A native German who examined this said the use of the periods was old and unusual but that there was no doubt it still meant the birth date as the 15th. It has also been suggested that it would have been more proper to add an "E" at the end of the last word of the last line and at the end of the last word of the third from the last line, to make the words plural. Also the "U" in the second word of the first line might more properly have been "š". The reason for the hyphen in "Killian" was not understood. I wonder if the hyphen in the Killian could be some sort of way of saying that the name was originally with a single "L", The "GE" after Killian is part of the word on the next line, i.e. words end with a period.
With the dates given one could calculate Leonard as into his 73rd year by only 23 days (counting both the 15th and 6th). Perhaps it was custom to count all of the month of birth as one month and then the six days of June. During Leonard's life there was a calendar reform in 1752 which caused the skipping of eleven days. At this time it would be speculation as to the birth date being given by the old calendar or the new. Probably the old calendar would be my guess. But I have understood that some historical dates have been converted to their equivalent on the new calendar so that by the old calendar George Washington was born 11 Feb 1732, but this is converted to 22 Feb 1732 for the new calendar. Part of the world had been using the new calendar (our present calendar, the Gregorian calendar) for many years when England adopted it. In any event no matter how I try to adjust for the calendar change I can not get Leonard 1 month and 6 days into his 73rd year by any means other than that already suggested. If the suggestion is not correct it means that there is a clear error on the tombstone and we can only speculate concerning where the error lies without other data. Tombstone are NOT generally accepted as accurate and reliable data sources. Also the tombstone may have been so old when the text was copied that there was an error in reading one or more of the numbers. I have seen the tombstone and believe an experienced person should have been able to read it accurately.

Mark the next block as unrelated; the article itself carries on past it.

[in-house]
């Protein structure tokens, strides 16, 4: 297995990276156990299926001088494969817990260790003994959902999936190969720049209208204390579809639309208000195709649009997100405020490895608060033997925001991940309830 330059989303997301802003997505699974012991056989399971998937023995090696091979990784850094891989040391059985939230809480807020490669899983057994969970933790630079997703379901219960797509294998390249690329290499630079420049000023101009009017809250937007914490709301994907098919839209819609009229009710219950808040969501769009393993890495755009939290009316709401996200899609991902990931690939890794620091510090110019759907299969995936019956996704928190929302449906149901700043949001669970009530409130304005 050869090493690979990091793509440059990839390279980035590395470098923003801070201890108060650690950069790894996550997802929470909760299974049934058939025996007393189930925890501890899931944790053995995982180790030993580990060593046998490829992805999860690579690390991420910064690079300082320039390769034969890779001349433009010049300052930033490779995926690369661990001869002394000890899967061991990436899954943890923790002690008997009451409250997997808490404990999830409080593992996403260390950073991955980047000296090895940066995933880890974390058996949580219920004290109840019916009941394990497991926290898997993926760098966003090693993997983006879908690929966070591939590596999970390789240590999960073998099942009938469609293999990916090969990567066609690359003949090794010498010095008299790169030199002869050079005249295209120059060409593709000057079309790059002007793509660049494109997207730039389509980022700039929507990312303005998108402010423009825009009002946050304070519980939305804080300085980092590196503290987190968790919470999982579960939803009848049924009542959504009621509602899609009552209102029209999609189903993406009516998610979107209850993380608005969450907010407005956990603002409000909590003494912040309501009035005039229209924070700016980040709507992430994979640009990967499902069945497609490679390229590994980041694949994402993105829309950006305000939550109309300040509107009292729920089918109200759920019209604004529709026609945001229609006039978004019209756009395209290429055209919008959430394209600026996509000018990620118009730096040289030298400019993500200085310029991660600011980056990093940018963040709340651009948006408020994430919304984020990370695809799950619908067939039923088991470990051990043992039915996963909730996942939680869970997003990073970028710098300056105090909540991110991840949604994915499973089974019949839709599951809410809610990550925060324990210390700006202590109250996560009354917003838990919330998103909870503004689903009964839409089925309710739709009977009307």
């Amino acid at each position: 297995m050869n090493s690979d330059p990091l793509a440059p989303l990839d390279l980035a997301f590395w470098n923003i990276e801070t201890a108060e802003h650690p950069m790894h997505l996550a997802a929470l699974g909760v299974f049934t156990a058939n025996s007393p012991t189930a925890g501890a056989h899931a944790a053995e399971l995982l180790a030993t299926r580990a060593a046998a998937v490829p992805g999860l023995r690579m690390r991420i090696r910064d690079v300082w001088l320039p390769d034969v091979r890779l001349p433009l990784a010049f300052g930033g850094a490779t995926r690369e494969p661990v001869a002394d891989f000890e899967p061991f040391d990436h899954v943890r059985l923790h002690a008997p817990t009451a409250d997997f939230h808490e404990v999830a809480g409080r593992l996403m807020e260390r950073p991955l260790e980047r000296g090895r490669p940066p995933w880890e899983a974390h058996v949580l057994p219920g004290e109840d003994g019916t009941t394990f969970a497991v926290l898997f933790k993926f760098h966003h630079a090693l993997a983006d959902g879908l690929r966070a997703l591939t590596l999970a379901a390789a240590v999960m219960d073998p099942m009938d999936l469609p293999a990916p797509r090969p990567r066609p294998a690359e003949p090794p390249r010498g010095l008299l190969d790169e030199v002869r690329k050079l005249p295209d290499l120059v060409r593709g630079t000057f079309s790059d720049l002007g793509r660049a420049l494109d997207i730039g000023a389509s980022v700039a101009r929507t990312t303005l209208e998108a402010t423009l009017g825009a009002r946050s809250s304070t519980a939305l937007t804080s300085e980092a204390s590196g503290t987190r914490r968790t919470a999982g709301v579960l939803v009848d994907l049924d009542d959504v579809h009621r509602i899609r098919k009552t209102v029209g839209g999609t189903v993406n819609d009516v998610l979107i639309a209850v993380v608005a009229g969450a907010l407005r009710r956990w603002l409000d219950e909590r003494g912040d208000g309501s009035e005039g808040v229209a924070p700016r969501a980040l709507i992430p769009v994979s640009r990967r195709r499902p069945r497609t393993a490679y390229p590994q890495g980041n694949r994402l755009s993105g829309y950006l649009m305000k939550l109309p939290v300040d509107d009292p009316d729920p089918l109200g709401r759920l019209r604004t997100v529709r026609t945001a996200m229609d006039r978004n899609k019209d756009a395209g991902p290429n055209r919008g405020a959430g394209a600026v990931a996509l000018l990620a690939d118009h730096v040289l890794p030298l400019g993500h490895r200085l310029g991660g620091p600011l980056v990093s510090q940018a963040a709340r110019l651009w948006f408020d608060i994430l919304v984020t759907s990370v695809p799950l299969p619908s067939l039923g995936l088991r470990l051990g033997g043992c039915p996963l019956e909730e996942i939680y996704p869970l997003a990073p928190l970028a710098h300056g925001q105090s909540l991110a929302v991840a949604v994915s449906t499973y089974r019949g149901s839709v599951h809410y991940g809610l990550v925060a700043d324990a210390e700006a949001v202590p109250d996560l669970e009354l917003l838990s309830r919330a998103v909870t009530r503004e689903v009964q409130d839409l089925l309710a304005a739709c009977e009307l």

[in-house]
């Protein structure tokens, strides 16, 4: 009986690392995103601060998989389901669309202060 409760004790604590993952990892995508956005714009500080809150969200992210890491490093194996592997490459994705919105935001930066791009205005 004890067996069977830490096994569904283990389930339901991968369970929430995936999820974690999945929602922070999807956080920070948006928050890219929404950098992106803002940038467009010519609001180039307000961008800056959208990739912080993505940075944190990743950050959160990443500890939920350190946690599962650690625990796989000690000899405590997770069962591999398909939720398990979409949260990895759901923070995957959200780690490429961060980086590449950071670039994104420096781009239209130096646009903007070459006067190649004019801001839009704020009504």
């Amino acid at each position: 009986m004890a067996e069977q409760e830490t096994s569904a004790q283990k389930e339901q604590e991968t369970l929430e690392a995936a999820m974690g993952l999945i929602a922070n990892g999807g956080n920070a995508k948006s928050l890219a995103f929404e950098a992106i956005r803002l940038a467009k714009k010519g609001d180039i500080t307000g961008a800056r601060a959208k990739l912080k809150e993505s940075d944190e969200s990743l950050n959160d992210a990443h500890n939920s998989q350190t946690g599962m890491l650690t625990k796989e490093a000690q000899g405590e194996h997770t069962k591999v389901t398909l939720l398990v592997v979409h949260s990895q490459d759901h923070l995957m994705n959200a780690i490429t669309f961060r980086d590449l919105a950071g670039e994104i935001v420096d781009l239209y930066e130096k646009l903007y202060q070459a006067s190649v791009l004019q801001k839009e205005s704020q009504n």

In March 1992 a Jerry Waldrop called me about another matter. He collects data about tombstones and has published a few books about tombstones in cemeteries in and around Catawba Co., NC. He particularly works on family cemeteries. I asked him about the dates on Leonard's tombstone. He said that the stone mason often added the age in years, months and days and that he often did it from poorly constructed tables. He said the dates of birth and death are more likely right than the age in years months and days, and that tombstone data is not usually accepted as authentic.
I have also thought that tombstones may include age in years, months and days if the person's life spanned the calendar change.By: George W. Killian
For more information on Leonard Killian and descendents:
See Bill Hinds website at